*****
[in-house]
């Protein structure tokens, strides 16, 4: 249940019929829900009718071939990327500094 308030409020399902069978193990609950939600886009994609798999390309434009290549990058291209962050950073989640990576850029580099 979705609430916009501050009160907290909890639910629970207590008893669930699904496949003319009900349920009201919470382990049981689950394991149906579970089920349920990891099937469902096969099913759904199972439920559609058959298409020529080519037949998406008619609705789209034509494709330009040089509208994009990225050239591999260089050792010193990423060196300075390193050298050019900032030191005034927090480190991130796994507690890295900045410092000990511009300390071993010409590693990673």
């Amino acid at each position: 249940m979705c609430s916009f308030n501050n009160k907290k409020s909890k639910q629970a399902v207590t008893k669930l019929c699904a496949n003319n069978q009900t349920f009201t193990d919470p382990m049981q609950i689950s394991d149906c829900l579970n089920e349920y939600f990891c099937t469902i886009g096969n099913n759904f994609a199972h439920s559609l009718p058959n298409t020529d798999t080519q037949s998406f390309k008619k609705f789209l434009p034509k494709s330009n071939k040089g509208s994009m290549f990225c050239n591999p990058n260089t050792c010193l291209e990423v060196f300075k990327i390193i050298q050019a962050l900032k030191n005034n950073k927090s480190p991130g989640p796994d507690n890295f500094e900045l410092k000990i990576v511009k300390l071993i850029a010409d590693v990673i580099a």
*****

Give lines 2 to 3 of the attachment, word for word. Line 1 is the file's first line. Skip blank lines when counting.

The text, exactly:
């Protein structure tokens, strides 16, 4: 249940019929829900009718071939990327500094 308030409020399902069978193990609950939600886009994609798999390309434009290549990058291209962050950073989640990576850029580099 979705609430916009501050009160907290909890639910629970207590008893669930699904496949003319009900349920009201919470382990049981689950394991149906579970089920349920990891099937469902096969099913759904199972439920559609058959298409020529080519037949998406008619609705789209034509494709330009040089509208994009990225050239591999260089050792010193990423060196300075390193050298050019900032030191005034927090480190991130796994507690890295900045410092000990511009300390071993010409590693990673």
């Amino acid at each position: 249940m979705c609430s916009f308030n501050n009160k907290k409020s909890k639910q629970a399902v207590t008893k669930l019929c699904a496949n003319n069978q009900t349920f009201t193990d919470p382990m049981q609950i689950s394991d149906c829900l579970n089920e349920y939600f990891c099937t469902i886009g096969n099913n759904f994609a199972h439920s559609l009718p058959n298409t020529d798999t080519q037949s998406f390309k008619k609705f789209l434009p034509k494709s330009n071939k040089g509208s994009m290549f990225c050239n591999p990058n260089t050792c010193l291209e990423v060196f300075k990327i390193i050298q050019a962050l900032k030191n005034n950073k927090s480190p991130g989640p796994d507690n890295f500094e900045l410092k000990i990576v511009k300390l071993i850029a010409d590693v990673i580099a």